Health Information Management Specialist
The field of health information management has become an increasingly important one for physicians and healthcare facilities trying to manage high volumes of patient records and information. To make the field more complex, many laws are in place that determine precisely how these records must be stored and distributed. An associate degree in health information management prepares students for the interesting field, with training in technology and the legal aspects of the field. Some of the positions open to those with this degree, according to Online College Options, include data analyst, computer technology technician, clinical data manager and systems coordinator. The job outlook for a health information management specialist is bright, with expected growth of 20 percent through 2018 and an average annual salary ranging between $46,828 and $80,758.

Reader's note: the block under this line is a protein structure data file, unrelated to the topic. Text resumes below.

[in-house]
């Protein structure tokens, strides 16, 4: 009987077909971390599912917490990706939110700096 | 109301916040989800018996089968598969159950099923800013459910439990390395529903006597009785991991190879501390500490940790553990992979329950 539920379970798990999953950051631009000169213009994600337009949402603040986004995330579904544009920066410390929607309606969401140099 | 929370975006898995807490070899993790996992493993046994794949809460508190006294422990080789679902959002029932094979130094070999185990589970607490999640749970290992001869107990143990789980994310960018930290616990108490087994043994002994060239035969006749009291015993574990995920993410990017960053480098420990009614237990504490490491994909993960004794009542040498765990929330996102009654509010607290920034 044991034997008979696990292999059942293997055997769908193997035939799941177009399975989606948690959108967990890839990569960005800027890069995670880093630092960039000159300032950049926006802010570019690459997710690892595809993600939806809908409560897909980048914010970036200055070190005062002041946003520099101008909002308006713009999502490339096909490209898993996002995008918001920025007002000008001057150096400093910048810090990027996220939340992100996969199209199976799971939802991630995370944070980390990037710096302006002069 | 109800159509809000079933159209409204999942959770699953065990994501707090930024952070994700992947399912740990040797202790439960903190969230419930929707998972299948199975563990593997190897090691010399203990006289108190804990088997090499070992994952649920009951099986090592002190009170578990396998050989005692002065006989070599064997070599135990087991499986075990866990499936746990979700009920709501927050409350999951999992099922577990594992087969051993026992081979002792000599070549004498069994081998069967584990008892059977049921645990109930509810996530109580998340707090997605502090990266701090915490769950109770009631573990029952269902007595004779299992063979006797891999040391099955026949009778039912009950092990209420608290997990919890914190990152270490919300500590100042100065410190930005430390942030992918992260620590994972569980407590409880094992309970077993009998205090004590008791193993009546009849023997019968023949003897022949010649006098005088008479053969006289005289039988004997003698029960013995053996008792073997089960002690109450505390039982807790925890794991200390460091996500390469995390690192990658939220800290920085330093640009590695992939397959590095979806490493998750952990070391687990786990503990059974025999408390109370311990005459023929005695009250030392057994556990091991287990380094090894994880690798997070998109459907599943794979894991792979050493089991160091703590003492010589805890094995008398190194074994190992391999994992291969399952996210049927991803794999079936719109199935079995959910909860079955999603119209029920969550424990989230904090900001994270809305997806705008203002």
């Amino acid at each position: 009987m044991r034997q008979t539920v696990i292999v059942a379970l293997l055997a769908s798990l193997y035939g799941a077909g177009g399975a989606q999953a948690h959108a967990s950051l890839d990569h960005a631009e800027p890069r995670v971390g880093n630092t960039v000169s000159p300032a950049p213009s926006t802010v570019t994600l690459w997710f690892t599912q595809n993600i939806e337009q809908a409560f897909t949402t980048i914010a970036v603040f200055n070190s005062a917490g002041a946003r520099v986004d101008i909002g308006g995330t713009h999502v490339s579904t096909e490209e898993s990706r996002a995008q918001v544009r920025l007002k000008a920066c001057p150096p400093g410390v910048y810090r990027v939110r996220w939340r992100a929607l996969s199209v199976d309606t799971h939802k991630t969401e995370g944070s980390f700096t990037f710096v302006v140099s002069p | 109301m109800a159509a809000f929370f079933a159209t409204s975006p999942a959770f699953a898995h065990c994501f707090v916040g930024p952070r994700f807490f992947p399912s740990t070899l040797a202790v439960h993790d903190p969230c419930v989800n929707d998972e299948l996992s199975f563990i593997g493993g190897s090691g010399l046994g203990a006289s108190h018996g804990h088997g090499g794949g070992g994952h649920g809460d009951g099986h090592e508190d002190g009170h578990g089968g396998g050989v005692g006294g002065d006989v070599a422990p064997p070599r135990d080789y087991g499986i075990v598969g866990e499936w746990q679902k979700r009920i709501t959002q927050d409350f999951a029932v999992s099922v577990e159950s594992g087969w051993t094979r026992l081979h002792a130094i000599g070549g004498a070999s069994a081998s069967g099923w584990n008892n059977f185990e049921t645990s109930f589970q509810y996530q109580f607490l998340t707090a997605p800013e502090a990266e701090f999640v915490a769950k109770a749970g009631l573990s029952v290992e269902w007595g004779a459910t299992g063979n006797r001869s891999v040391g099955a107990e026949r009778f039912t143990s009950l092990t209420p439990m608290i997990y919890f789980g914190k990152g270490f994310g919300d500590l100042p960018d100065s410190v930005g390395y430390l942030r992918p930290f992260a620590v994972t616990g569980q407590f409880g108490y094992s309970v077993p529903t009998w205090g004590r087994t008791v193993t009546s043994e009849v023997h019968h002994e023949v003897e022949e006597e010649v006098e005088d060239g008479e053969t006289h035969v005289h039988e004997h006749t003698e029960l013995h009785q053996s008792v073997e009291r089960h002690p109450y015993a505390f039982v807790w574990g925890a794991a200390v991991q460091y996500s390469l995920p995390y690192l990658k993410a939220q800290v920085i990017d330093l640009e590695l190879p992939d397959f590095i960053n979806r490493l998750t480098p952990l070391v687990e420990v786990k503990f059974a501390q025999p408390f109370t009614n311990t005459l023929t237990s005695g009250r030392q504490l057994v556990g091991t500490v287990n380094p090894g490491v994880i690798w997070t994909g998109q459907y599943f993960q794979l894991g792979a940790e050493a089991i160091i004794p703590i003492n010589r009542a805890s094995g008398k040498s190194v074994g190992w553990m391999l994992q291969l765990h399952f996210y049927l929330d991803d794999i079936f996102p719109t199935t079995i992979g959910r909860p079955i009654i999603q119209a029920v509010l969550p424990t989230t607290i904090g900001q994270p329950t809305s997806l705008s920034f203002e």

The field of health care is a popular and consistently evolving one, as new technology continues to change the face of the industry. One thing that remains constant in the health care industry, however, is the need for qualified professionals who can come into entry level positions and provide patients with high quality care and health care professionals with top notch support. An associate degree in health care may be the first step to a rewarding and lucrative career that can take students well into the future.